This paradox raises a question mark not only against the use of referendums but also more generally: is it a democratically good thing to encourage participation from below by the people in political decision-making? Is participatory democracy democratic?
In a series of posts on this blog, starting here, I will reflect on the theme of democracy and participation. The matter is all but simple. It might seem obvious that participation is a democratic good, but as so often what first seems simple on reflection turns out to be complicated.
I am in conversation with a student leader in Hong Kong who was one of the organisers of the “umbrella revolution” in late 2014 when up to 100 000 protesters occupied strategic sites in the city for a period of about two months and seriously disrupted governance and business. The action was in protest against what was seen as a stalled movement towards complete political democracy in Hong Kong. The student leader did not regret the action he and others encouraged at the time, but two years on needed to acknowledge, he said, that it had been of little or no consequence.
On the 21st of January 2017, the day the inauguration of US President Donald Trump, millions of women across America and around the world participated in Women’s Marches in protest against the anticipated policies of the new presidency. More than 600 marches took place in more than 80 countries, on all continents (including Antarctica), more than 400 in the United States, in probably the most massive political action from below ever seen.
It is easy to be sympathetic with young Hong Kong people who take to the streets in their demand for democracy. But did their action matter? It is easy to align with women across the world who stood up against the misogyny of the new American president. But did their action matter?
Of course, democracy depends on participation from below, but when and how? Of course, referendums are a democratic procedure, but when and how? Of course, manifestations of mass action are a democratic form of expression, but when and how? What is it right to do, and when? What works, and under what circumstances?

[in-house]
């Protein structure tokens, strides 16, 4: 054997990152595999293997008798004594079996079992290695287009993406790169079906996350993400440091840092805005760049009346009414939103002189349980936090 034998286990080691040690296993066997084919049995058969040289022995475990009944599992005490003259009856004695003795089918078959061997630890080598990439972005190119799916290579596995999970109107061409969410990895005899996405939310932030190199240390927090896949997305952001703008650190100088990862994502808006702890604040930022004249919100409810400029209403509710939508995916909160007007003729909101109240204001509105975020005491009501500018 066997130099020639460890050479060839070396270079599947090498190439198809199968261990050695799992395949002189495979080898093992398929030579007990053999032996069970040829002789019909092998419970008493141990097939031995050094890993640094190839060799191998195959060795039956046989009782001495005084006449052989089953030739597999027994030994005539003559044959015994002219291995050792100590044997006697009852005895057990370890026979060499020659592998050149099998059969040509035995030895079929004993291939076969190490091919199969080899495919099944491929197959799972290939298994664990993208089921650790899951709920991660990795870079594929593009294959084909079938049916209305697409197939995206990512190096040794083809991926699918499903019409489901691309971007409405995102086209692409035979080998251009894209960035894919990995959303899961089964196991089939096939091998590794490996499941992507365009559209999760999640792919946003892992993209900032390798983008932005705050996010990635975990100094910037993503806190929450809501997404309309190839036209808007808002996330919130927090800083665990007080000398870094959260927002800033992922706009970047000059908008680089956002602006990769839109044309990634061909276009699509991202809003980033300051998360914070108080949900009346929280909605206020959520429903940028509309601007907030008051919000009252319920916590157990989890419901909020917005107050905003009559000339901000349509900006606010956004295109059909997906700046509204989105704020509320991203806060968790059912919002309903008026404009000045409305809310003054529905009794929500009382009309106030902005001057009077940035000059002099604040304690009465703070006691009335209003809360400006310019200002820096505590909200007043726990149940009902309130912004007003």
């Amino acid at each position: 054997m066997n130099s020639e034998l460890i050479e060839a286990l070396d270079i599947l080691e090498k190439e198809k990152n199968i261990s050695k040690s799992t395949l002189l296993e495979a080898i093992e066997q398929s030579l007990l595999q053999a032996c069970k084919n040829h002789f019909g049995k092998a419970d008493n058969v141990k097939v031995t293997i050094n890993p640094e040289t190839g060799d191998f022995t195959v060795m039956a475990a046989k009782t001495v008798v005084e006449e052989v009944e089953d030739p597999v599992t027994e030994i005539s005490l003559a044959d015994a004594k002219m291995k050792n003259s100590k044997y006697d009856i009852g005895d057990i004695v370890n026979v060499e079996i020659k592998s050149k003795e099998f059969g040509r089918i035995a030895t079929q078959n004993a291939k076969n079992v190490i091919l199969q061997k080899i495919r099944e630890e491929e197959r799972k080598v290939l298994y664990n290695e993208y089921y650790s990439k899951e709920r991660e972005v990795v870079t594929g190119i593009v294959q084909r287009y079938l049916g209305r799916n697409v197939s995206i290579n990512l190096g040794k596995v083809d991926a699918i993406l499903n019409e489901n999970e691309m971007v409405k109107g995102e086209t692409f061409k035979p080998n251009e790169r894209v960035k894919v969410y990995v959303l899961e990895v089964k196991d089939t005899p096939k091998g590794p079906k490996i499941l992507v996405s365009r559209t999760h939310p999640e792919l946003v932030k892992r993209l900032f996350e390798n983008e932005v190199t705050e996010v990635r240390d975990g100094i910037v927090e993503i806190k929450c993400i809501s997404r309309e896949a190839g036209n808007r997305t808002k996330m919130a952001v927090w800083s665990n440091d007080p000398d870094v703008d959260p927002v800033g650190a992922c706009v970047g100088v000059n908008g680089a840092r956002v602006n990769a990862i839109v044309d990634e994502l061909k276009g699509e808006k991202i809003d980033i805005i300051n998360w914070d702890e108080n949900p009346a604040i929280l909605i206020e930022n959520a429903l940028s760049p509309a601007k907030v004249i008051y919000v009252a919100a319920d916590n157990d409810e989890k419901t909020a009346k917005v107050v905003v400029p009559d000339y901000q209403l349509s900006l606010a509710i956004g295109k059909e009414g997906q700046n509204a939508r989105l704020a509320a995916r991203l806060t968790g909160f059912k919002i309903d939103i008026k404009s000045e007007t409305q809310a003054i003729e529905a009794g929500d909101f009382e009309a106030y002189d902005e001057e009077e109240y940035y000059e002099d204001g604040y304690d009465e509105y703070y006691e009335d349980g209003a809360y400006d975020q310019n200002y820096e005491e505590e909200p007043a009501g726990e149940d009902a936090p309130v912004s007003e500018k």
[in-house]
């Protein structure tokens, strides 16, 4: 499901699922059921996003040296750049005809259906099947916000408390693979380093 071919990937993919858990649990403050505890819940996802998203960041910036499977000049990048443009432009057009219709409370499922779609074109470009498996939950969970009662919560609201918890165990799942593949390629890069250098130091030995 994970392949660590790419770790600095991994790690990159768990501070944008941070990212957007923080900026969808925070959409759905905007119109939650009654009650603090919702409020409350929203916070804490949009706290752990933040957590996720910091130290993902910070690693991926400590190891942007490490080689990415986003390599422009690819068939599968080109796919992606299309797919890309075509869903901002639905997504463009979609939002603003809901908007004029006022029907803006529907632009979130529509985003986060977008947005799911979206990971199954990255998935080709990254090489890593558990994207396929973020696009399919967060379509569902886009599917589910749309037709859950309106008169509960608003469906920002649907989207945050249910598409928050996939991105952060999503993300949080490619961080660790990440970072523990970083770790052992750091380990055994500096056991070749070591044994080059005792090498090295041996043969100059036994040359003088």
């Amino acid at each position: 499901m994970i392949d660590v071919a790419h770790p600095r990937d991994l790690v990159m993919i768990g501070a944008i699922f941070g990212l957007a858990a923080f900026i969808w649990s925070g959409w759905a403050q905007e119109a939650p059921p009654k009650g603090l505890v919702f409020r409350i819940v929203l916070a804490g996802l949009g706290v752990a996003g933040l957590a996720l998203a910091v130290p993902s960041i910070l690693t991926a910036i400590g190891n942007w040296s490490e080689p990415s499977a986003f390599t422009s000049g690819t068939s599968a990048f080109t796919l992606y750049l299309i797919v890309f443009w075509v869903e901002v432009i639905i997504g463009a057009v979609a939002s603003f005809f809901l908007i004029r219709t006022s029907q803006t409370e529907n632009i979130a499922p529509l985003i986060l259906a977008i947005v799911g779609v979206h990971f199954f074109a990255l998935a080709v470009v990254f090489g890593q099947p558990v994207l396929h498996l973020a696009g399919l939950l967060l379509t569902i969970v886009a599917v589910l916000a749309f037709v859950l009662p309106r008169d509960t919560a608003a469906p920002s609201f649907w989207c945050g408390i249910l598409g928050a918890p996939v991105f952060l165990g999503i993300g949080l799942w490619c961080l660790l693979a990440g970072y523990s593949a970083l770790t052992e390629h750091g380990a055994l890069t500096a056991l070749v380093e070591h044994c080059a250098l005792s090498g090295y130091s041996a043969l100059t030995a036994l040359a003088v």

A sceptical view on participation was once expressed by the great Max Weber. He was an adviser to the German delegation to the peace treaty negotiations in Versailles in 1918 and got into a rambling and probably lubricated conversation one evening with General Ludendorff. (At one point he suggested to Ludendorff that he should offer up his head for execution as a way of restoring the honour of the German officer class.) Ludendorff asked him to explain the meaning of this thing democracy that he kept going on about. Weber replied: “In a democracy, the people choose a leader in whom they trust. Then the chosen leader says, ‘Now shut up and obey me.’ Later the people can sit in judgement. If the leader has made mistakes to the gallows with him.”
That we the people should just shut up and obey hardly corresponds to modern sensitivities, but could there be more truth to Weber’s provocation than we might like to accept? With participation, is it the more the better? Beyond voting in elections, how should we ordinary people be and get involved in democratic procedures and democratic decision-making?
In a thread of posts under the heading of “participation” I will try to find democratic answers to some of these democratic problems.
Brexit changes everything. With a bang, the opportunity has presented itself for the formation in Britain of a new political party of the centre-left and for that party to take hold. Now is the moment to grasp the opportunity. It will not come again.
The outcome of the referendum has been described, not without justification, as a political revolution. The immediate effect was a collapse of political order, with parties in turmoil and no one in control or authority. The leaders in the campaign have departed the scene en masse.
The Conservative Party is regaining its footing. The Labour Party is however going into destruction, Brexit having become the catalyst for the centre wing to try to wrench back control from the left wing, something they are unlikely to achieve or can only achieve at suicidal cost. The Scottish nationalists are likely to again press for independence. The two-party system, long wobbly, has now collapsed.